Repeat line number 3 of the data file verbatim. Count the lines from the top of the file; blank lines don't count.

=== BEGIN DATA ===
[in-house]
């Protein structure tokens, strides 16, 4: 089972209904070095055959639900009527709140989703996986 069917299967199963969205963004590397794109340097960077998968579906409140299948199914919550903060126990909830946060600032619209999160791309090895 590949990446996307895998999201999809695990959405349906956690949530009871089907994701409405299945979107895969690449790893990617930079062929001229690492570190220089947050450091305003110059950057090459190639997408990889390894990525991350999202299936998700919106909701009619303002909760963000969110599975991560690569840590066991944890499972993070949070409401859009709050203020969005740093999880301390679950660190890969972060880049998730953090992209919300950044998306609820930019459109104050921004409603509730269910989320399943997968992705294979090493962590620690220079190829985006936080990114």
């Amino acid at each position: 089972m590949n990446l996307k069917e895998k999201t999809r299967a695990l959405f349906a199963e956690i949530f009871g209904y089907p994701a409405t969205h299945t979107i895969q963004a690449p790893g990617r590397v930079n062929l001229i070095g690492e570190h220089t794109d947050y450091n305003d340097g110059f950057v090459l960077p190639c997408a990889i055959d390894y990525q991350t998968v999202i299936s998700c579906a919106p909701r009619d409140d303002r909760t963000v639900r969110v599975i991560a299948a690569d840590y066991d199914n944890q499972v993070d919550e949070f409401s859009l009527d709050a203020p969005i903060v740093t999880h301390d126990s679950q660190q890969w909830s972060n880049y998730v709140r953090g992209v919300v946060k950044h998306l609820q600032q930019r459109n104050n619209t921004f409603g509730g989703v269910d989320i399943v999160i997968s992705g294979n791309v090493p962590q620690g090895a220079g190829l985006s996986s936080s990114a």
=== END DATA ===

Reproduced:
């Amino acid at each position: 089972m590949n990446l996307k069917e895998k999201t999809r299967a695990l959405f349906a199963e956690i949530f009871g209904y089907p994701a409405t969205h299945t979107i895969q963004a690449p790893g990617r590397v930079n062929l001229i070095g690492e570190h220089t794109d947050y450091n305003d340097g110059f950057v090459l960077p190639c997408a990889i055959d390894y990525q991350t998968v999202i299936s998700c579906a919106p909701r009619d409140d303002r909760t963000v639900r969110v599975i991560a299948a690569d840590y066991d199914n944890q499972v993070d919550e949070f409401s859009l009527d709050a203020p969005i903060v740093t999880h301390d126990s679950q660190q890969w909830s972060n880049y998730v709140r953090g992209v919300v946060k950044h998306l609820q600032q930019r459109n104050n619209t921004f409603g509730g989703v269910d989320i399943v999160i997968s992705g294979n791309v090493p962590q620690g090895a220079g190829l985006s996986s936080s990114a």